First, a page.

Stoutenborough et al.  recently published an article in Energy Research and Social Science with data to show that use of the term ‘fracking’ versus ‘hydraulic fracturing’ matters little with regards to the level of concern elicited by this form of energy development. The authors conclude that word choice (or ‘framing’) of this form of unconventional fossil fuel development is ‘much ado about nothing’ and that ‘survey research into fracking need not overly worry about the choice of [word] strategy’ (p. 56). These inferences are problematic. First, despite the authors’ repeated claims that prior research has not explored differences in public attitudes on this issue when ‘fracking’ versus other language is used, prior research has examined this topic – via a very similar methodological approach – and generated opposite findings. One difference is that Stoutenborough et al. used ‘hydraulic fracturing’ as the alternative term, whereas the previous, similar study used ‘shale gas development’. I discuss why the different comparisons likely yielded divergent results. I further argue that the authors’ conclusions are unjustified and ill-advised based on the data from the two surveys in concert. Word choice does matter when discussing this issue; the word ‘fracking’ should be avoided.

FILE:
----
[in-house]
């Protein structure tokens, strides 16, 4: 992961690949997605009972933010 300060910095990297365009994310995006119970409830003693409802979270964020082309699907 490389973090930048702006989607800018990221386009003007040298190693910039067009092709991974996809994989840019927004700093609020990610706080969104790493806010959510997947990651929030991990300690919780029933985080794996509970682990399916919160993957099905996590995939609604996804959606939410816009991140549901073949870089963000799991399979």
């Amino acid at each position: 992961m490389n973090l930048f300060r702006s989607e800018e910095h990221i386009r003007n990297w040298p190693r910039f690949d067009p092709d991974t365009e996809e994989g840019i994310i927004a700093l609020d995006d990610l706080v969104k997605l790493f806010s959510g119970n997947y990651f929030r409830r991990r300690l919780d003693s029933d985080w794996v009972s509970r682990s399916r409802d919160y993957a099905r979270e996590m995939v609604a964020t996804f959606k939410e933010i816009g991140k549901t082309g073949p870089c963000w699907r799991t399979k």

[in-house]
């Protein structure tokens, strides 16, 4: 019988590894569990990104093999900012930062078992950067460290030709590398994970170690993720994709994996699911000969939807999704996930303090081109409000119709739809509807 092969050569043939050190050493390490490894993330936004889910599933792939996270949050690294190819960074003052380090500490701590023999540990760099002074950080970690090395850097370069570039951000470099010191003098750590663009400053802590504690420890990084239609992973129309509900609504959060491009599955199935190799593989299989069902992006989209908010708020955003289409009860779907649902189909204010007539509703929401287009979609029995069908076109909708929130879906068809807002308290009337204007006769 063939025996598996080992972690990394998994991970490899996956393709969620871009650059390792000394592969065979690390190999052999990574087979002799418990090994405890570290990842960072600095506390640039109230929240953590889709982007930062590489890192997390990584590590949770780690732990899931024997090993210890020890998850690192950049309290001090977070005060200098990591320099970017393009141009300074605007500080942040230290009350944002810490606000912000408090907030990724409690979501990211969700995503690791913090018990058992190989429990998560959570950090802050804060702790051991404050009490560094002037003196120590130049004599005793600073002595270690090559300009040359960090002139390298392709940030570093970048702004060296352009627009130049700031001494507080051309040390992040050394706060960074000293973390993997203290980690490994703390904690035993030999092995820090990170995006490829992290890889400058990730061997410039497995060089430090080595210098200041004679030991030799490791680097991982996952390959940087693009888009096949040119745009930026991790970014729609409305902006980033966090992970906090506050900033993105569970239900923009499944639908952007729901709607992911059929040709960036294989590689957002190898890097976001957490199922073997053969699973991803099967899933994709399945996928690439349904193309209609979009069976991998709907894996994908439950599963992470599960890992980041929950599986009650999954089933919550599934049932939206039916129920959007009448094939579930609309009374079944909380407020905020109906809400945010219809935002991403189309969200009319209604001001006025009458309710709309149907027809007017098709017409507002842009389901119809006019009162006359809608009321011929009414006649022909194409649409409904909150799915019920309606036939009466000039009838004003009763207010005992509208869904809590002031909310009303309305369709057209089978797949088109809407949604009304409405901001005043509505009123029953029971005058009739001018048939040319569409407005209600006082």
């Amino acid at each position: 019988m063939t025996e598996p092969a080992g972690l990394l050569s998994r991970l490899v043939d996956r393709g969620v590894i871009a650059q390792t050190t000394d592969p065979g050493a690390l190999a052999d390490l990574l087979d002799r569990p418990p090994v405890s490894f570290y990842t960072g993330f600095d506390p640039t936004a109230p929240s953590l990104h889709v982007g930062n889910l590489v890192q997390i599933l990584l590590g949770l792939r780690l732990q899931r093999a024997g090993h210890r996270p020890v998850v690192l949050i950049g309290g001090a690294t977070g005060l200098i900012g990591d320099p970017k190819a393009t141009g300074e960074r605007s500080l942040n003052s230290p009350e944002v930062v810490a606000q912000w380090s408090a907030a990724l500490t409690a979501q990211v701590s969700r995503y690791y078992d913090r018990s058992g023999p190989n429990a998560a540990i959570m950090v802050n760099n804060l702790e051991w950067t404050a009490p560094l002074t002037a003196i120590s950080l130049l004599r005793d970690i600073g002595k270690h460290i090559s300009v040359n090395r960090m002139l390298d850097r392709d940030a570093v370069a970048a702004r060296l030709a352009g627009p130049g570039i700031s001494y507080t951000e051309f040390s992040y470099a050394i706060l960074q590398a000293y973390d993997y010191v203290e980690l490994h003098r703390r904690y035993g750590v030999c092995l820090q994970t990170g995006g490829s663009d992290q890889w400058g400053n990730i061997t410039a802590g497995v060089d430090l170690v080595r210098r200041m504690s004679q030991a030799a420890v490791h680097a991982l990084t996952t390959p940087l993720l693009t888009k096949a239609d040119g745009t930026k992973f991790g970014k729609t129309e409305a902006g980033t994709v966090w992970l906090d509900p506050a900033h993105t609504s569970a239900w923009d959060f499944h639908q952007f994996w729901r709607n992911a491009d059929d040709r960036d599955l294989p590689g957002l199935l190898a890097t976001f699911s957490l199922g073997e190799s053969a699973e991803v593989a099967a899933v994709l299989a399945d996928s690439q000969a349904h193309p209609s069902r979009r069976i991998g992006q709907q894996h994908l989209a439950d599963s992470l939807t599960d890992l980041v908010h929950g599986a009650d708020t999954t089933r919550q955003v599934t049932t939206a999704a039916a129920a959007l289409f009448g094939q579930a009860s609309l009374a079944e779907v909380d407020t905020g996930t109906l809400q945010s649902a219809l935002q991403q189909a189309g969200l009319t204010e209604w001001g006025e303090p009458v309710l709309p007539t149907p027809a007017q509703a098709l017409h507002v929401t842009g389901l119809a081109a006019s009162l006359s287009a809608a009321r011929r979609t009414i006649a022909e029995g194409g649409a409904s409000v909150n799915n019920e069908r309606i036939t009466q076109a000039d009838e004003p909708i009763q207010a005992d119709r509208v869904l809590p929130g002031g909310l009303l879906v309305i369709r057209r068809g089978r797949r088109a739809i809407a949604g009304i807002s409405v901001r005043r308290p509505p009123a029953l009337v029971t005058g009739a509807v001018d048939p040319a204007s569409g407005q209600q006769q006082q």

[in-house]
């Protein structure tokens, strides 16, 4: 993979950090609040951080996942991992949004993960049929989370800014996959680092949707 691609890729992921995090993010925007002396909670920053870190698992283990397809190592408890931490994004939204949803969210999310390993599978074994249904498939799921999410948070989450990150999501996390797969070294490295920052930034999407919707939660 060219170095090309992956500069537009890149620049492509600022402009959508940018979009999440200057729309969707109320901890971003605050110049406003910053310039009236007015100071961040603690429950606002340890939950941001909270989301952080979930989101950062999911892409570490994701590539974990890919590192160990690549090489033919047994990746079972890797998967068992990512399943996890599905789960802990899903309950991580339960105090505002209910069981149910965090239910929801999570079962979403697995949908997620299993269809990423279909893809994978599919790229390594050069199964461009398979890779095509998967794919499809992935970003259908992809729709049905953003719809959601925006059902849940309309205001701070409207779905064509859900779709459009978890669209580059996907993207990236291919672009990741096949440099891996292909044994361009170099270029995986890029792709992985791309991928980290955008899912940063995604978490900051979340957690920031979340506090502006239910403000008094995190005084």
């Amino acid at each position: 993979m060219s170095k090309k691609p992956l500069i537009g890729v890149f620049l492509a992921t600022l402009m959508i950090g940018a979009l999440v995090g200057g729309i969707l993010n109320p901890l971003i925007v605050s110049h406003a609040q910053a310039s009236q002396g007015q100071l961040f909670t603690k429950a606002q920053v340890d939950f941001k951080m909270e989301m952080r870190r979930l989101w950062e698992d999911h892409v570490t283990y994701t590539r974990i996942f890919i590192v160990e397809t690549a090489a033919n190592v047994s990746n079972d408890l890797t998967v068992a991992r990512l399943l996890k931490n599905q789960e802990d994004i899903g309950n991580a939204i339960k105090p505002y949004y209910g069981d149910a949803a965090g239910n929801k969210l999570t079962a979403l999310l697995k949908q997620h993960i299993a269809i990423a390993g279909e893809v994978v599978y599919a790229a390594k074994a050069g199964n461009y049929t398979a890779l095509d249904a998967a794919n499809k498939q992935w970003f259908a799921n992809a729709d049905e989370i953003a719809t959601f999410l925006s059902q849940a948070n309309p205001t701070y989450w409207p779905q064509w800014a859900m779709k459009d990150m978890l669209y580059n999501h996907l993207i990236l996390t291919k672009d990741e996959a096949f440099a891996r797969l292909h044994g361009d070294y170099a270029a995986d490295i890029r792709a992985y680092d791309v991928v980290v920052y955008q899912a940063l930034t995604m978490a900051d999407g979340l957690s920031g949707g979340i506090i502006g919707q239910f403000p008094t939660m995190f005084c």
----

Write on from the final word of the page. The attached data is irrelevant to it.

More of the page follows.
- hydraulic fracturing
- shale gas